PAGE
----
Gloucestershire tourism industry re-opens, but cyber criminals are not taking a break

Gloucester Cathedral

National Tourism Week is taking place this week (22-31 May). And as the industry re-opens after lockdown, it comes with a strong warning from the South West Cyber Resilience Centre (SWCRC), a police-led, not-for-profit organisation, advising businesses to stay safe this summer due to the rise in cybercrime. 

With a recent Airbnb report on trending staycation locations seeing six areas of Cornwall, Devon and Gloucestershire claiming top 10 listings, there’s a risk that they look like rich pickings for the criminals. Mark Moore, Director for the SWCRC advises tourist operators that improving their cyber resilience is essential.

“A recent survey suggested that around 25 per cent of small businesses would be unable to survive a cyber attack. Government statistics suggest that the average annual cost to a business hit by attack is over £8,000. We know that the tourist sector in particular has been enormously impacted by events of the last year, and many of its businesses have extremely limited resilience right now. That’s why we particularly want to ensure that they do the simple things that they can, to keep themselves safer.

“We know that cyber can sound difficult and complicated, and that’s precisely what we’re here to help you with. Sure, there are technical fixes to make you safer, but with a recent survey suggesting that 85% of breaches had a human element, just knowing what to look out for can go a very long way. Every month, we can offer a really good update on the latest threats to look out for, and we can give you clear national guidance about the quick things that will make you so much safer. And, then, if you do want someone to take a closer look at your systems and give them a health-check, our partnerships with regional universities mean that we can help you out in a very cost-effective way.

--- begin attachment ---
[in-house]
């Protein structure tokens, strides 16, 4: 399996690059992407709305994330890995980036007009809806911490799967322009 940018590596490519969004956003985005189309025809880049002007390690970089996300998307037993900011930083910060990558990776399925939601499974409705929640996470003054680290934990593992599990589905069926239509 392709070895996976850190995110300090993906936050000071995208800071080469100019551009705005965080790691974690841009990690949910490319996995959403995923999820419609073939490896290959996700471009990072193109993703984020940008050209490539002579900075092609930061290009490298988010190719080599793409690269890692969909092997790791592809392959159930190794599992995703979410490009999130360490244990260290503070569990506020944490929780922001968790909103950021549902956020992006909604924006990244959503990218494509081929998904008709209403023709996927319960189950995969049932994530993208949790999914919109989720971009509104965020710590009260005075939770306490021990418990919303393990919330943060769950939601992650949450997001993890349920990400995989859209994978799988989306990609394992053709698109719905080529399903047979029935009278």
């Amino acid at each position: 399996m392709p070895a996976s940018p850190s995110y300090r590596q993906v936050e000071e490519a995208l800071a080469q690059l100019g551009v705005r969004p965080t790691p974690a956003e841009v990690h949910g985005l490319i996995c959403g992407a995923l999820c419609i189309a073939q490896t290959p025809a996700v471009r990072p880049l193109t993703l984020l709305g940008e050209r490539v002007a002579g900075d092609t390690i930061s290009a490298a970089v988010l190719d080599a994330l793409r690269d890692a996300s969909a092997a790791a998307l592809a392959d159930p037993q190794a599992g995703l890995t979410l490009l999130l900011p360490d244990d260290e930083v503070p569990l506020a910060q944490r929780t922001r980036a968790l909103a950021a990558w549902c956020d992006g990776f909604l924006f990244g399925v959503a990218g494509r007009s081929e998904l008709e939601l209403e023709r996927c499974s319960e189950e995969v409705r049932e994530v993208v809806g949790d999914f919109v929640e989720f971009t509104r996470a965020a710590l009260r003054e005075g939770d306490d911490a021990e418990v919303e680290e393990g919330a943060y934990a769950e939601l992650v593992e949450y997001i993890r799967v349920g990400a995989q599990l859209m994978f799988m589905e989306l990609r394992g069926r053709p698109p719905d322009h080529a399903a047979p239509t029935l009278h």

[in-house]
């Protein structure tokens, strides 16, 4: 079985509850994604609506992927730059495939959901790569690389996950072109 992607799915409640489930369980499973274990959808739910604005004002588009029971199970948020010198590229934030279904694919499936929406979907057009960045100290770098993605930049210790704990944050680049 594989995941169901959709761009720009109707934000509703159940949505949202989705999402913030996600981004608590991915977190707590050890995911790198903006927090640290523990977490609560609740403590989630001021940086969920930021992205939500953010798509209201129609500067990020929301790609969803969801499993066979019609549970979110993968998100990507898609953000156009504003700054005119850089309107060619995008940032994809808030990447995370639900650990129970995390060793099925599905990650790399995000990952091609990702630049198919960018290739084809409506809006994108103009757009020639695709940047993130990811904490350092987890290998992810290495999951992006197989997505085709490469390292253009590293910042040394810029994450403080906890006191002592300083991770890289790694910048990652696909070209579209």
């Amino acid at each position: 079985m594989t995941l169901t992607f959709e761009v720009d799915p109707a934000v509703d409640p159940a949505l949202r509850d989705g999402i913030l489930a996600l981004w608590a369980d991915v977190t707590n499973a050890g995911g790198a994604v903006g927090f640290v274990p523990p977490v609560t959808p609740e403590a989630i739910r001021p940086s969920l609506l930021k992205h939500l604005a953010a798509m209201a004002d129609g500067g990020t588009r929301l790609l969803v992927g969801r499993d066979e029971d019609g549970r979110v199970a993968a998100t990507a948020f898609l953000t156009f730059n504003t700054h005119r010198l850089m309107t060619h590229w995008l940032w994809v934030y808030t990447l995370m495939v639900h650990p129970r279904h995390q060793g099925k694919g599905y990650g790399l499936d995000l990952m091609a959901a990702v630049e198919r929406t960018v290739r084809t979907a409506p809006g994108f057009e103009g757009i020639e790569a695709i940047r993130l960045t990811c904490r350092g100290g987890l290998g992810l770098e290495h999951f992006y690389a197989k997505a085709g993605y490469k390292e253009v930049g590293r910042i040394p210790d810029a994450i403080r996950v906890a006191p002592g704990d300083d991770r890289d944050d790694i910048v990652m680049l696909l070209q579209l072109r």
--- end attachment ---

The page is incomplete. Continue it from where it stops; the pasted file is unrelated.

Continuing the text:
“Our tourist sector, let’s hope, is about to be as busy as it’s ever been. And it’s when you’re busy that mistakes get made. If a hotel system shuts down and it doesn’t know who’s booking in tonight, or a beachfront restaurant has its order details wiped, then it can be more than just a headache. You’ve so much business-critical data on your systems, because you operate a fast-moving world with regular turnover. We want to make sure that you can use this summer to focus on generating much-needed profit for your own businesses, and not to support the criminals.”

Simple national guidance would suggest that if nothing else, you start with the following basics. You can find a lot more detail on the SWCRC website.

  • Make sure your email has a strong and separate password – don’t use it on any other accounts.
  • Get used to using strong and unique passwords elsewhere too… you can save them in your browser, and don’t need to remember them yourself! We recommend using three random words… like pedalowavesbronzer. (Good luck cracking that one).
  • Turn on two factor authentication – it makes it impossible to get into your accounts with a password alone. Google it if you want to find out more: it’s simple.
  • Update your devices: updates are generally in response to a newly-identified vulnerability so if you want to remain vulnerable, don’t update. That’s simple too: and it applies to your mobile devices as well as your desktop.
  • Back up your data, regularly, and keep it separate from your main system.

Businesses can sign up for free membership of the centre at www.swcrc.co.uk/membership, and get the basics in place to make themselves safer right now. After that, the team is there to help with any other cyber needs they might have, signposting them to affordable, accessible and reputable options, in a complicated world.

To keep updated with all the latest SWCRC developments, follow @southwestcrc on Twitter or LinkedIn.